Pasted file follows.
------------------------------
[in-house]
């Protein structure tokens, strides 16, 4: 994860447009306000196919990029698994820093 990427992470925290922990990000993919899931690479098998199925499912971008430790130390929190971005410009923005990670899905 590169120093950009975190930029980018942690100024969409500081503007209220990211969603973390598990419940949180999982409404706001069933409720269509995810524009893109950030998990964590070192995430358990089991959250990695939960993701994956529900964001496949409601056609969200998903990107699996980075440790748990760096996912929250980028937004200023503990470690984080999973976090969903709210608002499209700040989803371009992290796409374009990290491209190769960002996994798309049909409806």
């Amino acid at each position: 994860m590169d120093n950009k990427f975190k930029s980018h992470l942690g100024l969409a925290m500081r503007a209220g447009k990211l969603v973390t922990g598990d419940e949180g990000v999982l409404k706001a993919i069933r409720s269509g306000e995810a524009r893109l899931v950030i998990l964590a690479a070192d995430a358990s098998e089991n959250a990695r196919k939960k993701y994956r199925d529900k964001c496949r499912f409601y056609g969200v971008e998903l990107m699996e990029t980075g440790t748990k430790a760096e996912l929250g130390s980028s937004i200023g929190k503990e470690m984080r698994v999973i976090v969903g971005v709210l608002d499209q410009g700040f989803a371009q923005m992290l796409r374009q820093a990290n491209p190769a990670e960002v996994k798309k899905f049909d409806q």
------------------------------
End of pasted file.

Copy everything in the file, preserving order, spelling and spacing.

[in-house]
């Protein structure tokens, strides 16, 4: 994860447009306000196919990029698994820093 990427992470925290922990990000993919899931690479098998199925499912971008430790130390929190971005410009923005990670899905 590169120093950009975190930029980018942690100024969409500081503007209220990211969603973390598990419940949180999982409404706001069933409720269509995810524009893109950030998990964590070192995430358990089991959250990695939960993701994956529900964001496949409601056609969200998903990107699996980075440790748990760096996912929250980028937004200023503990470690984080999973976090969903709210608002499209700040989803371009992290796409374009990290491209190769960002996994798309049909409806």
């Amino acid at each position: 994860m590169d120093n950009k990427f975190k930029s980018h992470l942690g100024l969409a925290m500081r503007a209220g447009k990211l969603v973390t922990g598990d419940e949180g990000v999982l409404k706001a993919i069933r409720s269509g306000e995810a524009r893109l899931v950030i998990l964590a690479a070192d995430a358990s098998e089991n959250a990695r196919k939960k993701y994956r199925d529900k964001c496949r499912f409601y056609g969200v971008e998903l990107m699996e990029t980075g440790t748990k430790a760096e996912l929250g130390s980028s937004i200023g929190k503990e470690m984080r698994v999973i976090v969903g971005v709210l608002d499209q410009g700040f989803a371009q923005m992290l796409r374009q820093a990290n491209p190769a990670e960002v996994k798309k899905f049909d409806q």